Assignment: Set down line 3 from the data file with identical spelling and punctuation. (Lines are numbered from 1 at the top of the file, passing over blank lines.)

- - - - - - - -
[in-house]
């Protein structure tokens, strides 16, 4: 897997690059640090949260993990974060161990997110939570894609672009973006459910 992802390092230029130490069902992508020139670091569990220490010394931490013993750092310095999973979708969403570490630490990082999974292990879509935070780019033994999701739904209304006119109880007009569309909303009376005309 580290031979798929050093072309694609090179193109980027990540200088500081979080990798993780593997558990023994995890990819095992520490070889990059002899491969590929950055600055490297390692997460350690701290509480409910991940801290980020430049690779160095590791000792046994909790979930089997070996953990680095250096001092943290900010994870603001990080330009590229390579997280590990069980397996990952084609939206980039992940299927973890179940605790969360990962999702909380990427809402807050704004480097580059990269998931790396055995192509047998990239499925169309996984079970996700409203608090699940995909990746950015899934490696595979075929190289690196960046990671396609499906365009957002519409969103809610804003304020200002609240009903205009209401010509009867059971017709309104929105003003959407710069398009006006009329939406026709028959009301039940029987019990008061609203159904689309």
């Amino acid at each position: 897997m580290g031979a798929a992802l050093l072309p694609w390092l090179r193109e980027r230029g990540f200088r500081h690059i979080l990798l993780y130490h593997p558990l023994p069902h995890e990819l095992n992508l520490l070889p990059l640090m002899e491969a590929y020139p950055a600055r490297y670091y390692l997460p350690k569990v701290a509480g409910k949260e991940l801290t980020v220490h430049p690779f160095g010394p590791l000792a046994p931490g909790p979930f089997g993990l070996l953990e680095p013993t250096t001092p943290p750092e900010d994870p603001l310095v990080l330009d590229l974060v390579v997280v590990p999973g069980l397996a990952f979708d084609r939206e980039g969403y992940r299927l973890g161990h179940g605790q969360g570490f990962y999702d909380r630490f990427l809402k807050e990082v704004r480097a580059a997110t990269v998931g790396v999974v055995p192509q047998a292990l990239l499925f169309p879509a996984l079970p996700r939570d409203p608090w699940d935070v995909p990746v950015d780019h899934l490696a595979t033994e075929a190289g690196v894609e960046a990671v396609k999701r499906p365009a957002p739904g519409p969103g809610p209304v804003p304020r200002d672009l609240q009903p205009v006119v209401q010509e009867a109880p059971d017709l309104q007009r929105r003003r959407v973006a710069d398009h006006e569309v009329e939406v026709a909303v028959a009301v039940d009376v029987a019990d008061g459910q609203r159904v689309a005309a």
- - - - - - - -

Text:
């Amino acid at each position: 897997m580290g031979a798929a992802l050093l072309p694609w390092l090179r193109e980027r230029g990540f200088r500081h690059i979080l990798l993780y130490h593997p558990l023994p069902h995890e990819l095992n992508l520490l070889p990059l640090m002899e491969a590929y020139p950055a600055r490297y670091y390692l997460p350690k569990v701290a509480g409910k949260e991940l801290t980020v220490h430049p690779f160095g010394p590791l000792a046994p931490g909790p979930f089997g993990l070996l953990e680095p013993t250096t001092p943290p750092e900010d994870p603001l310095v990080l330009d590229l974060v390579v997280v590990p999973g069980l397996a990952f979708d084609r939206e980039g969403y992940r299927l973890g161990h179940g605790q969360g570490f990962y999702d909380r630490f990427l809402k807050e990082v704004r480097a580059a997110t990269v998931g790396v999974v055995p192509q047998a292990l990239l499925f169309p879509a996984l079970p996700r939570d409203p608090w699940d935070v995909p990746v950015d780019h899934l490696a595979t033994e075929a190289g690196v894609e960046a990671v396609k999701r499906p365009a957002p739904g519409p969103g809610p209304v804003p304020r200002d672009l609240q009903p205009v006119v209401q010509e009867a109880p059971d017709l309104q007009r929105r003003r959407v973006a710069d398009h006006e569309v009329e939406v026709a909303v028959a009301v039940d009376v029987a019990d008061g459910q609203r159904v689309a005309a």